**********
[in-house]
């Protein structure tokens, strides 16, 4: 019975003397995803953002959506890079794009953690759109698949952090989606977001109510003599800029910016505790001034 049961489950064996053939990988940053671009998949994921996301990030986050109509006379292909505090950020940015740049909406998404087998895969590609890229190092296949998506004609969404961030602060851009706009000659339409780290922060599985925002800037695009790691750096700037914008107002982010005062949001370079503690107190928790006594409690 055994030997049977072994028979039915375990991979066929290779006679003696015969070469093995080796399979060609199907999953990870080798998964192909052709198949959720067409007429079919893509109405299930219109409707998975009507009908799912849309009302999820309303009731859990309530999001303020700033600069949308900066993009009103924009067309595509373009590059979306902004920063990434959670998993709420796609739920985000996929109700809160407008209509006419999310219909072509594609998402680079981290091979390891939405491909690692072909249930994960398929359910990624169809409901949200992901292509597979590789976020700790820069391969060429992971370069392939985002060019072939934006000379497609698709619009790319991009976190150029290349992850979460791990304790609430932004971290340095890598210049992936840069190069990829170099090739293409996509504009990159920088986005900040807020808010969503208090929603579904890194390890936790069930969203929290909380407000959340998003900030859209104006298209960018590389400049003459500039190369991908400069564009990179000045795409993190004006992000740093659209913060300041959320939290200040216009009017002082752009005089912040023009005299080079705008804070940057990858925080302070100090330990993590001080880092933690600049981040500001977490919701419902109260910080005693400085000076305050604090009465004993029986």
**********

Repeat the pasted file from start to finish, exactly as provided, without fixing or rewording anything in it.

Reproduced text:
[in-house]
């Protein structure tokens, strides 16, 4: 019975003397995803953002959506890079794009953690759109698949952090989606977001109510003599800029910016505790001034 049961489950064996053939990988940053671009998949994921996301990030986050109509006379292909505090950020940015740049909406998404087998895969590609890229190092296949998506004609969404961030602060851009706009000659339409780290922060599985925002800037695009790691750096700037914008107002982010005062949001370079503690107190928790006594409690 055994030997049977072994028979039915375990991979066929290779006679003696015969070469093995080796399979060609199907999953990870080798998964192909052709198949959720067409007429079919893509109405299930219109409707998975009507009908799912849309009302999820309303009731859990309530999001303020700033600069949308900066993009009103924009067309595509373009590059979306902004920063990434959670998993709420796609739920985000996929109700809160407008209509006419999310219909072509594609998402680079981290091979390891939405491909690692072909249930994960398929359910990624169809409901949200992901292509597979590789976020700790820069391969060429992971370069392939985002060019072939934006000379497609698709619009790319991009976190150029290349992850979460791990304790609430932004971290340095890598210049992936840069190069990829170099090739293409996509504009990159920088986005900040807020808010969503208090929603579904890194390890936790069930969203929290909380407000959340998003900030859209104006298209960018590389400049003459500039190369991908400069564009990179000045795409993190004006992000740093659209913060300041959320939290200040216009009017002082752009005089912040023009005299080079705008804070940057990858925080302070100090330990993590001080880092933690600049981040500001977490919701419902109260910080005693400085000076305050604090009465004993029986």